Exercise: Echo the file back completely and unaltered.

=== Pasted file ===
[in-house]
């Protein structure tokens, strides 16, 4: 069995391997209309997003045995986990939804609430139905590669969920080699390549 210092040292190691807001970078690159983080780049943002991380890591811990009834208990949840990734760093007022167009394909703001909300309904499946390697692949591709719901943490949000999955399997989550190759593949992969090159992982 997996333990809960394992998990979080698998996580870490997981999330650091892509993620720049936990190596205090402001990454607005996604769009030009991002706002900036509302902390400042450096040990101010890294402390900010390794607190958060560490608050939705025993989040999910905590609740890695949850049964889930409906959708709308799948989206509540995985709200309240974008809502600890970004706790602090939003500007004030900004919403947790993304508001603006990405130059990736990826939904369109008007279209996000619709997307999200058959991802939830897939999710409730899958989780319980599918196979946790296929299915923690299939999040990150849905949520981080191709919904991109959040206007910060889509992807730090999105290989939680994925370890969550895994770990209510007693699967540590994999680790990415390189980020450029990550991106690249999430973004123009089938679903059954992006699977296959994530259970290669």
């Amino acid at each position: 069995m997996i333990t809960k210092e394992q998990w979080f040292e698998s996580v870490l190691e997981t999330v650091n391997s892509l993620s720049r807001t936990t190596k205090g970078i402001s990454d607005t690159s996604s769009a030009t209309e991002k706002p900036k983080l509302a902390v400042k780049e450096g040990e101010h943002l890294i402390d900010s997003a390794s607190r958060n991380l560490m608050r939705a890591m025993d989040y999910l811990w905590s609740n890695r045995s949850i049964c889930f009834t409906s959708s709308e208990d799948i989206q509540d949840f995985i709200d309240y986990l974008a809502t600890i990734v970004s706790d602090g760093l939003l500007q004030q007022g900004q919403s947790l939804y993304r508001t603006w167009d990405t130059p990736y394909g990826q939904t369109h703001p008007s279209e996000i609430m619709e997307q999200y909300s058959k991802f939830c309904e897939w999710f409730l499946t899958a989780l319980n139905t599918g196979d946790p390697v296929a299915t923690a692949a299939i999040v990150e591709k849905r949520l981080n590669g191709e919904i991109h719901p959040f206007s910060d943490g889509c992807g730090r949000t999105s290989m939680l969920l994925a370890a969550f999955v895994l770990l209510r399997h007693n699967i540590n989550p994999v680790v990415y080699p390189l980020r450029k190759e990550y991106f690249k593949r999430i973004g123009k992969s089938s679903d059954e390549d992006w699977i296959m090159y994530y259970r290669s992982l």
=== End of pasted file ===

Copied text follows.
[in-house]
């Protein structure tokens, strides 16, 4: 069995391997209309997003045995986990939804609430139905590669969920080699390549 210092040292190691807001970078690159983080780049943002991380890591811990009834208990949840990734760093007022167009394909703001909300309904499946390697692949591709719901943490949000999955399997989550190759593949992969090159992982 997996333990809960394992998990979080698998996580870490997981999330650091892509993620720049936990190596205090402001990454607005996604769009030009991002706002900036509302902390400042450096040990101010890294402390900010390794607190958060560490608050939705025993989040999910905590609740890695949850049964889930409906959708709308799948989206509540995985709200309240974008809502600890970004706790602090939003500007004030900004919403947790993304508001603006990405130059990736990826939904369109008007279209996000619709997307999200058959991802939830897939999710409730899958989780319980599918196979946790296929299915923690299939999040990150849905949520981080191709919904991109959040206007910060889509992807730090999105290989939680994925370890969550895994770990209510007693699967540590994999680790990415390189980020450029990550991106690249999430973004123009089938679903059954992006699977296959994530259970290669």
């Amino acid at each position: 069995m997996i333990t809960k210092e394992q998990w979080f040292e698998s996580v870490l190691e997981t999330v650091n391997s892509l993620s720049r807001t936990t190596k205090g970078i402001s990454d607005t690159s996604s769009a030009t209309e991002k706002p900036k983080l509302a902390v400042k780049e450096g040990e101010h943002l890294i402390d900010s997003a390794s607190r958060n991380l560490m608050r939705a890591m025993d989040y999910l811990w905590s609740n890695r045995s949850i049964c889930f009834t409906s959708s709308e208990d799948i989206q509540d949840f995985i709200d309240y986990l974008a809502t600890i990734v970004s706790d602090g760093l939003l500007q004030q007022g900004q919403s947790l939804y993304r508001t603006w167009d990405t130059p990736y394909g990826q939904t369109h703001p008007s279209e996000i609430m619709e997307q999200y909300s058959k991802f939830c309904e897939w999710f409730l499946t899958a989780l319980n139905t599918g196979d946790p390697v296929a299915t923690a692949a299939i999040v990150e591709k849905r949520l981080n590669g191709e919904i991109h719901p959040f206007s910060d943490g889509c992807g730090r949000t999105s290989m939680l969920l994925a370890a969550f999955v895994l770990l209510r399997h007693n699967i540590n989550p994999v680790v990415y080699p390189l980020r450029k190759e990550y991106f690249k593949r999430i973004g123009k992969s089938s679903d059954e390549d992006w699977i296959m090159y994530y259970r290669s992982l």